CrossWater

Startup CrossWater Reimagines the Future of Autonomous Water Taxis

Startup CrossWater is working on autonomous public transport by water. The goal is to have 1 million self-propelled water-taxis in cities all over the world by 2025. We spoke with founder Ral Oz.

The first time he was vacationing at Lake Como in Italy, Ral Oz was stuck in the dark for three hours waiting to catch a ferry. When he finally got on the ferry, the trip was overpriced and took another hour and a half to arrive at his destination. Frustrated by the inconvenience and inefficiency, Ral thought that there must be a better way to facilitate urban water transportation. 

CrossWater
Image — CrossWater

That experience was what eventually led to the creation of his start-up CrossWater — an on-demand, autonomous water-taxi service striving to make cross-water transportation faster, cheaper, safer, and more environmentally sustainable. The service will work like any other on-demand transportation app, such as Uber, Bolt, or Grab, except on water: commuters looking to cross a river or lake can request a ride using the CrossWater app, which sends a signal to the closest CrossWater taxi, which will drive itself to your location. When booking the ride, users will be able to choose either the VIP option, which allows them to ride alone, or the rideshare mode, in which the water taxi will wait three minutes for other passengers to board before taking off.

CrossWater
Image — CrossWater

Utilizing a mix of AI technology and area sensors for self-awareness and navigation, the taxis will be completely autonomous. According to the CrossWater team, the AI software that operates the taxis significantly reduces the risk of collisions caused by human error during transport, which will make CrossWater taxis safer than the average water transportation vehicle. The area sensors are also designed for long-range sensing, so in the rare case that a taxi’s sensor fails, it will automatically use sensors from neighboring taxis to ensure the safety of the passengers. The entire taxi is fully enclosed and waterproof, mitigating the risk of riders falling into the water or drowning.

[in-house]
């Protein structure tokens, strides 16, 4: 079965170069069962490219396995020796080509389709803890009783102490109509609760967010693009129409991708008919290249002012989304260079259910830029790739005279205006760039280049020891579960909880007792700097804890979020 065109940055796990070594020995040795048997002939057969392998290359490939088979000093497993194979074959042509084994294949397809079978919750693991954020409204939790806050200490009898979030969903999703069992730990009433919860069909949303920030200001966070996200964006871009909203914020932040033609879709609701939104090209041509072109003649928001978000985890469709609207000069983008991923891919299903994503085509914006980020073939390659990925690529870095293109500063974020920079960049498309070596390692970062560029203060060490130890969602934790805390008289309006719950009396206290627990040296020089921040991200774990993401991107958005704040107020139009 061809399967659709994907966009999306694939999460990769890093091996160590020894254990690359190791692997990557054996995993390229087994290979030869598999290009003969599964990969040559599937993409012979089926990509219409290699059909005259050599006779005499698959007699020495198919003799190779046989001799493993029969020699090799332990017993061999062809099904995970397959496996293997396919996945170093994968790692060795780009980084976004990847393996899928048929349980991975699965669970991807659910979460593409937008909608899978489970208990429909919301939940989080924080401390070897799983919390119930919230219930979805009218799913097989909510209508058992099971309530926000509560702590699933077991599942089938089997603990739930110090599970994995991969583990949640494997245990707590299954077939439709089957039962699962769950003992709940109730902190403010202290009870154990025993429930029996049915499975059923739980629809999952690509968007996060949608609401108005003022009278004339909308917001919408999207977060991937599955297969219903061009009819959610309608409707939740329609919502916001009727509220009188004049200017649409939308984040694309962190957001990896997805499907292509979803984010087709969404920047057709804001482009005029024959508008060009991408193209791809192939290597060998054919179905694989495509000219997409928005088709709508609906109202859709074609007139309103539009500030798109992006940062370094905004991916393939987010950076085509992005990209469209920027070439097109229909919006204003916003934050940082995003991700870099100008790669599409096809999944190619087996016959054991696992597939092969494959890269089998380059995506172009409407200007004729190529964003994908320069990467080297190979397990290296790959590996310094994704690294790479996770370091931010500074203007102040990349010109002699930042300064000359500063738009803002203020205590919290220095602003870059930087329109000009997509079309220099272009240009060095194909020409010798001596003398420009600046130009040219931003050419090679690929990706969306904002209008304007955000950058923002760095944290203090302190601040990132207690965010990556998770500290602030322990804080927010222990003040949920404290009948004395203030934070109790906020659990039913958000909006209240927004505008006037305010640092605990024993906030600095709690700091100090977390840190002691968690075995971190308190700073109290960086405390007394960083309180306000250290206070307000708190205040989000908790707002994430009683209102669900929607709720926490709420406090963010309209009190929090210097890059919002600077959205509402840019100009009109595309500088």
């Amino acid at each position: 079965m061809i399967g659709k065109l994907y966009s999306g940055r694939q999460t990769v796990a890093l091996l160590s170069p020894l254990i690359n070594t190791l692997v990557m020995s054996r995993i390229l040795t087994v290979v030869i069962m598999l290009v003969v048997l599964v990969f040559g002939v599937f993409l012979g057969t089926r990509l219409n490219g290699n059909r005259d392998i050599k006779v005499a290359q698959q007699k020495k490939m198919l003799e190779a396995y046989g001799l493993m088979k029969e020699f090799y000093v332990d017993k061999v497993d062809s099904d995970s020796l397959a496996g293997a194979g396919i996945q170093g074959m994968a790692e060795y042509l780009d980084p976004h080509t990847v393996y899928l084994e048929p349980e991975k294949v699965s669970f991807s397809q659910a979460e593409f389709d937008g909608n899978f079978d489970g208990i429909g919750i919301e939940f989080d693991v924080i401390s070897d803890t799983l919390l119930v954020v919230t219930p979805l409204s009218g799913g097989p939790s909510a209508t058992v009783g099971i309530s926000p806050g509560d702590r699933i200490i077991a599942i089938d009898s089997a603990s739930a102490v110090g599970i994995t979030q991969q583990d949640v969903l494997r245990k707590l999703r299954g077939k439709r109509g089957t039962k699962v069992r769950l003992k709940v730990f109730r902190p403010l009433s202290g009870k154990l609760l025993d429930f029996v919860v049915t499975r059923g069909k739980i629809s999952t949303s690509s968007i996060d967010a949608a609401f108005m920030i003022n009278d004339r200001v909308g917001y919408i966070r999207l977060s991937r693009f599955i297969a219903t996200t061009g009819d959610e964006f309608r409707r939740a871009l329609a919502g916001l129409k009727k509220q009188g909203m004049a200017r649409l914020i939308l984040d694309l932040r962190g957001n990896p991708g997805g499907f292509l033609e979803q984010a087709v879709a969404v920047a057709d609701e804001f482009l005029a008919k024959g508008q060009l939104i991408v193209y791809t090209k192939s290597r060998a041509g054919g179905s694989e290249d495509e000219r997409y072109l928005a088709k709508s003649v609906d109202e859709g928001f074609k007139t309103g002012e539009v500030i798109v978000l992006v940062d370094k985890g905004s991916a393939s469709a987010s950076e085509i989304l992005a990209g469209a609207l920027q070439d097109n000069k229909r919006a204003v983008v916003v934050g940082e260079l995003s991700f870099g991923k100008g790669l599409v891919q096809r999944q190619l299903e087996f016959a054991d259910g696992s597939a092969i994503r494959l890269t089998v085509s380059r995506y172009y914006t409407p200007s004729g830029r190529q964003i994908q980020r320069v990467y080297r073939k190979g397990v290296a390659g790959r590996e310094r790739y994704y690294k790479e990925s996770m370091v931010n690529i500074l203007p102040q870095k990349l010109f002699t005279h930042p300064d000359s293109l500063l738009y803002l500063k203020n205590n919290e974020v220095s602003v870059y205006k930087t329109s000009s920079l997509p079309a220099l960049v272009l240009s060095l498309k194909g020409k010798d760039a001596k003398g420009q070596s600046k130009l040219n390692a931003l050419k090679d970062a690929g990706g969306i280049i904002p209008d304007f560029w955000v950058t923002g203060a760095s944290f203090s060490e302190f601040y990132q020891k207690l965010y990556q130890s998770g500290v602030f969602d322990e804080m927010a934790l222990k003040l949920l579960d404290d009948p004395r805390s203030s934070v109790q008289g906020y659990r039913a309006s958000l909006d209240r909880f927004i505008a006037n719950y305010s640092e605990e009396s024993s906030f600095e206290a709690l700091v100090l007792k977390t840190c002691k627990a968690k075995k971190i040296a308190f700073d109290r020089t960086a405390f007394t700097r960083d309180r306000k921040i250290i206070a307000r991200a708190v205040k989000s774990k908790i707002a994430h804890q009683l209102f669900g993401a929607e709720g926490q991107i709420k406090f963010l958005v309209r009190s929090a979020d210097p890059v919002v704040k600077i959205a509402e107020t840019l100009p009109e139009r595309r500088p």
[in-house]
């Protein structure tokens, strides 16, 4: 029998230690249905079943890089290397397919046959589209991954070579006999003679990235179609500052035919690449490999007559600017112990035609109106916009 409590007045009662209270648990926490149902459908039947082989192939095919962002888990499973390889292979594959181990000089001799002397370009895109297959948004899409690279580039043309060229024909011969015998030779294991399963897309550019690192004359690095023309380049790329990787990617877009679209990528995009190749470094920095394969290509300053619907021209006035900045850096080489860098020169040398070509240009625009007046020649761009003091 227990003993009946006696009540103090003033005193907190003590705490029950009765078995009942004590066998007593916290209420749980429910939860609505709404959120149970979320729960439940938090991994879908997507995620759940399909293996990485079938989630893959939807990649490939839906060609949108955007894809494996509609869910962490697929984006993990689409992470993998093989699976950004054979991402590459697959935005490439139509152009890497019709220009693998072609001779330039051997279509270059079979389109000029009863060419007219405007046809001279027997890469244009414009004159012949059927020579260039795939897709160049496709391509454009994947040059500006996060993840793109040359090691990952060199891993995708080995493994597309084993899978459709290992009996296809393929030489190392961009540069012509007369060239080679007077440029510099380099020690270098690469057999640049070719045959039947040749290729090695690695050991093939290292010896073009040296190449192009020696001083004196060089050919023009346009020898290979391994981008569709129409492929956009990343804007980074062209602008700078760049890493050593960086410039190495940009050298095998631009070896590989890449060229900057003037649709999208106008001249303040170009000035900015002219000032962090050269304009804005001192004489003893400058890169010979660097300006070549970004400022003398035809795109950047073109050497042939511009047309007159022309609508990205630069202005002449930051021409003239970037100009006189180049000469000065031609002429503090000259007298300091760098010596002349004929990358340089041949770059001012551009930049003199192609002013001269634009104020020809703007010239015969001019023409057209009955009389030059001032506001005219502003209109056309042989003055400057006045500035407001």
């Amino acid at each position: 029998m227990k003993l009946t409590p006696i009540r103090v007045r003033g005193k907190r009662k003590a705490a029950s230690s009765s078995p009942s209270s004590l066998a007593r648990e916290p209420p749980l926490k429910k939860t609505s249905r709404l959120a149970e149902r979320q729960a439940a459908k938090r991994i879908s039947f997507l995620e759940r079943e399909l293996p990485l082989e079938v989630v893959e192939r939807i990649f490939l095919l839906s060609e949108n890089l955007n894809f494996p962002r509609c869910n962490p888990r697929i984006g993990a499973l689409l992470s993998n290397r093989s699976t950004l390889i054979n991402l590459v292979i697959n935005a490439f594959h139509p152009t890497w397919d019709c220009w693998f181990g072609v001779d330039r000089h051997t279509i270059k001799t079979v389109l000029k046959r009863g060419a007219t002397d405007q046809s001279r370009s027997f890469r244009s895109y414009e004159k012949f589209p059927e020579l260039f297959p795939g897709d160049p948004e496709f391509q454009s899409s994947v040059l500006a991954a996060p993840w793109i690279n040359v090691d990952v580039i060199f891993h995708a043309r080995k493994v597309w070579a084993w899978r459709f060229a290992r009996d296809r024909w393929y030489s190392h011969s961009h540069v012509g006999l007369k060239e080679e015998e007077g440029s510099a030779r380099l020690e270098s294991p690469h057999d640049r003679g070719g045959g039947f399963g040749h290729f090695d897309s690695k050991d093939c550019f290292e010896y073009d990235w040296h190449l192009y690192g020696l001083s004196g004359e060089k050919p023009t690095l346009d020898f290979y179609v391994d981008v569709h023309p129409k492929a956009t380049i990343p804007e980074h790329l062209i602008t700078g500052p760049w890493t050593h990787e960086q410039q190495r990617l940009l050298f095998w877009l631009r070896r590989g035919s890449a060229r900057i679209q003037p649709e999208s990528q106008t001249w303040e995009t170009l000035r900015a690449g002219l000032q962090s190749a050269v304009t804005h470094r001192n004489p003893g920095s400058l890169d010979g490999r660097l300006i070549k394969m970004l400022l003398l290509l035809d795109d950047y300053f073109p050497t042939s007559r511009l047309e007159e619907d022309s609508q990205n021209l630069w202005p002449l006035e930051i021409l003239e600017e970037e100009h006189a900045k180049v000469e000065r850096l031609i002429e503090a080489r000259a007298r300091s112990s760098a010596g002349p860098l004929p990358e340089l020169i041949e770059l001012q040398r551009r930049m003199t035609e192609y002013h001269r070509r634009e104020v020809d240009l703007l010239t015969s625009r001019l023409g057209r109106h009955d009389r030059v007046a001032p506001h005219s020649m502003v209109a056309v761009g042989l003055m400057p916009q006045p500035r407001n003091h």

CrossWater
Image — CrossWater

Compared to typical ferries and boats, CrossWater taxis will also be friendlier to the environment as well as wildlife living in urban waters. They are fully powered by renewable energy generated by the solar polars on the roof of the vehicles, making them carbon neutral, and they do not cause noise or vibration pollution. CrossWater will also collaborate with the department of water management and other relevant authorities in different cities to understand the unique constraints of water transportation in that specific location, which will ensure that the service is custom-designed to fit local contexts. 

CrossWater
Image — CrossWater

Ral’s vision for his start-up is to create better transportation for a more sustainable future. In an interview with Pop-Up City, he expressed that urban water transportation currently takes too long, is not always affordable, and usually uses diesel, which is environmentally damaging. With CrossWater, Ral hopes to increase the accessibility, efficiency, and affordability of cross-water travel, at the same time ensuring that the vehicles are green and safe to ride.

CrossWater
Image — CrossWater

At the moment, CrossWater is in its research and development phase, and the vehicles are planned to be mass produced within 24 months. Ral sees his start-up as a global initiative, and his goal is to deploy a fleet of one million CrossWater taxis by 2025 across the world in cities such as Amsterdam, Singapore, San Francisco, and New York. He also plans to work with and design vehicles for shipping and logistics companies, which will help to make the process of delivery cheaper and faster. The startup is currently looking for contributions through its official crowdfunding campaign website. With a looming climate crisis in the backdrop, Ral’s project is a hopeful initiative working to increase mobility in a sustainable fashion, although only time will tell whether his mission will be successful.

Related Report

We explore the ideas that shape the city of the future